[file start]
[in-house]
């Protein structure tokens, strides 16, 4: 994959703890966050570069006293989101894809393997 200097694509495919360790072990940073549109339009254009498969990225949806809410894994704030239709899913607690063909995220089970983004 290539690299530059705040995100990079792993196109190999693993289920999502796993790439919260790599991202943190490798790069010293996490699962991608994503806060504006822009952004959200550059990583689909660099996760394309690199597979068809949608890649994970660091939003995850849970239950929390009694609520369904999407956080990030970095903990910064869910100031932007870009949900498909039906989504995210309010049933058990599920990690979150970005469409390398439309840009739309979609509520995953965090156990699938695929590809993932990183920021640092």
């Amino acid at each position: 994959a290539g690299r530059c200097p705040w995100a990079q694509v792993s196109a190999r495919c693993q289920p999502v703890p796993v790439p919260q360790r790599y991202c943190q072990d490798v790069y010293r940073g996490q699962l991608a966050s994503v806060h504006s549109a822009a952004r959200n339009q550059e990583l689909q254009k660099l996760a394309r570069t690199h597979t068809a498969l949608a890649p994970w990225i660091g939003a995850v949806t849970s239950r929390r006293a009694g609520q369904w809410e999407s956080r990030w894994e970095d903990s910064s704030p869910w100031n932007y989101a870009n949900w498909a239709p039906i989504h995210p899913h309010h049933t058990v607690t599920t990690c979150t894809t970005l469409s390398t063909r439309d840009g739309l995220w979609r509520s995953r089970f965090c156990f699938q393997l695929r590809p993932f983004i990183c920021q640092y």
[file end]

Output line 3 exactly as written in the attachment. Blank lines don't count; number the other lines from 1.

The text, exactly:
């Amino acid at each position: 994959a290539g690299r530059c200097p705040w995100a990079q694509v792993s196109a190999r495919c693993q289920p999502v703890p796993v790439p919260q360790r790599y991202c943190q072990d490798v790069y010293r940073g996490q699962l991608a966050s994503v806060h504006s549109a822009a952004r959200n339009q550059e990583l689909q254009k660099l996760a394309r570069t690199h597979t068809a498969l949608a890649p994970w990225i660091g939003a995850v949806t849970s239950r929390r006293a009694g609520q369904w809410e999407s956080r990030w894994e970095d903990s910064s704030p869910w100031n932007y989101a870009n949900w498909a239709p039906i989504h995210p899913h309010h049933t058990v607690t599920t990690c979150t894809t970005l469409s390398t063909r439309d840009g739309l995220w979609r509520s995953r089970f965090c156990f699938q393997l695929r590809p993932f983004i990183c920021q640092y």